Clothing provides warmth and healing

March 6, 2022

Now that you are retired or your part-time jobs are different, what happened to your professional wardrobe? My husband’s neckties are currently used as straps during a yoga class. He won’t wear a suit even to a wedding, while I seem to want to dress like a hostess at a party.

Recently, we attended an event at a country club where no jeans were allowed. Why should clothes matter so much? We are a privileged society that has so many choices and rules.

When I volunteered to help build a house in Piedras Negras, Mexico, years ago, we were told to discard our clothing on a table at the end of the week. Before heading home, I watched a group of women snatching up our laundry like they had won a lottery. The owner of the house we built felt that way, too.

Today, my husband and I take whatever items we’re not wearing to an area thrift store. And I’m ashamed to admit, I still buy more than I need. Maybe I love clothes so much because I wore so many hand-me-downs. My older two sisters were identical twins. For years, I had to wear what didn’t fit either of them.

My husband loves the $4 shirts I buy at the thrift store, because clothes, to him, are functional, not fashionable. Lately, I’ve been expanding his wardrobe with designer clothing from higher-end shops which pop up on my Facebook feed. I think the clothes I’ve chosen make him look handsome.

One of our favorite TV shows is called “Queer Eye for the Straight Guy.” A group of five gay men rescues someone who has stopped taking care of themselves and provides them an entire makeover.

I love it when Jonathan Van Ness provides a new hairstyle, or he might shave a beard for someone who hasn’t the time or money to go to a salon. Anthony Porowski, a food expert, teaches one subject to make a dinner for their loved ones, while Karamo Brown provides much-needed counseling to boost their self-esteem. Bobby Berk and his team give their business or home a makeover. Tam France, a fashion expert, takes one to an expensive clothing store and encourages them to try on clothes they could never afford.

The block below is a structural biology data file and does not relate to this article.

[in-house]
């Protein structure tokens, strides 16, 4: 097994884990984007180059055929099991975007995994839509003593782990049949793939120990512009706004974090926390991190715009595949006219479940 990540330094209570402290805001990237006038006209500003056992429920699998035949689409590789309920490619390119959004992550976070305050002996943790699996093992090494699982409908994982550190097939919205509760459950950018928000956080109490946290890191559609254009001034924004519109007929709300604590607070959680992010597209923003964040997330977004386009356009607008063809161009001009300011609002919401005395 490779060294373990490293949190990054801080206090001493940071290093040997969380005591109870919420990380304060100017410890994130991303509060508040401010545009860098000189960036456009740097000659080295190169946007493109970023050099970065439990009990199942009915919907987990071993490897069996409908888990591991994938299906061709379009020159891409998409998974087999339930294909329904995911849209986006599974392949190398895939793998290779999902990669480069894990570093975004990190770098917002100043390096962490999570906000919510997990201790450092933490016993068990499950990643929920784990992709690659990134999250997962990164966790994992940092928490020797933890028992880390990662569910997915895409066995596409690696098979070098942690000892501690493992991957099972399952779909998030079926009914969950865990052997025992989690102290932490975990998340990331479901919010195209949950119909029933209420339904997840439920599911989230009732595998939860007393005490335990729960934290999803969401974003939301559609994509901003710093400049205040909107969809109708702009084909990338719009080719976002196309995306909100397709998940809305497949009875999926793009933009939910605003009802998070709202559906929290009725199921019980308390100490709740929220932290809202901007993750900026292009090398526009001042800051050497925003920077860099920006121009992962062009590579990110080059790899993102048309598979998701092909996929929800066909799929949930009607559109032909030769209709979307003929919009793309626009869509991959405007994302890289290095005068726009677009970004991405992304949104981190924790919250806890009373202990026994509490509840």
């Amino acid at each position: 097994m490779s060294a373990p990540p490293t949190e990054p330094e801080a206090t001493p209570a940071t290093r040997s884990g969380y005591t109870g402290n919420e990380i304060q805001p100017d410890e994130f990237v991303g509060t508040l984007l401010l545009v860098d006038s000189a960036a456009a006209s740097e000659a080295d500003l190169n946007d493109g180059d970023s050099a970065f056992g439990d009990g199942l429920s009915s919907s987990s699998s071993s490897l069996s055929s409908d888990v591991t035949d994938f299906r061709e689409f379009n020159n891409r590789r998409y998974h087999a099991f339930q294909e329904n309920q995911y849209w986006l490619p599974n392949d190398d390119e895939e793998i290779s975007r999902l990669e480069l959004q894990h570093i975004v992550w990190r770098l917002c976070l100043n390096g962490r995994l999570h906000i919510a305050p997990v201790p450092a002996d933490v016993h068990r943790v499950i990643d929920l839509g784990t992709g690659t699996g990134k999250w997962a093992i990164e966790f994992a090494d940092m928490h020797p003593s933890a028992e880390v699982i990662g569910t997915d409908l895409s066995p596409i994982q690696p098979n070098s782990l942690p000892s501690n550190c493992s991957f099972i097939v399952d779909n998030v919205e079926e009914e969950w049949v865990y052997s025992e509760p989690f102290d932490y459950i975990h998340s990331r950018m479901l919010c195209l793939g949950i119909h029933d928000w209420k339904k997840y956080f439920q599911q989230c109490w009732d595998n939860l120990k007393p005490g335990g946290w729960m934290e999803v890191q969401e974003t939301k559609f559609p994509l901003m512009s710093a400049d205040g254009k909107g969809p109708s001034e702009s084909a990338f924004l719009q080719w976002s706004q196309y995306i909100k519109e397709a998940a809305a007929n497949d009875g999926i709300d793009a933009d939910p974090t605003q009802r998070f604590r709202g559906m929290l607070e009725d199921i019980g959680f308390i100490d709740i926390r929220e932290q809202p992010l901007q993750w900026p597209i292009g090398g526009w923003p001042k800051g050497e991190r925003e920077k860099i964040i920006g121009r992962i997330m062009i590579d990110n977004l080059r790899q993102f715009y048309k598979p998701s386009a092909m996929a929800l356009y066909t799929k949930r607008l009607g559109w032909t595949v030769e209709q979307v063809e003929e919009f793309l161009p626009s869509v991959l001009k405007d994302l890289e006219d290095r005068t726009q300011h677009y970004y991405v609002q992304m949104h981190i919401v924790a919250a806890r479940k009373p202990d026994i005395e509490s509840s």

At the end of the show, we witness an entire transformation, and feel happy and hopeful that the person sees a better future for themselves. Imagine what might happen if five strangers came into your life and said, we are here to love you and support you no matter what.

In my family, I was the caretaker who took my sister Karen clothes shopping. She couldn’t afford supportive shoes, so I bought them for her, believing that what she wore on her feet was most important.

One of my former principals wore red at faculty meetings when she knew the upcoming training was going to be contentious. If the meeting went well, those of us on her leadership team giggled and whispered, "She must be wearing red underwear, too!"

March is a good time to donate unwanted items to our area thrift shops, which serve an enormous need in our community. When you help people to feel better about themselves, you feel better, too.


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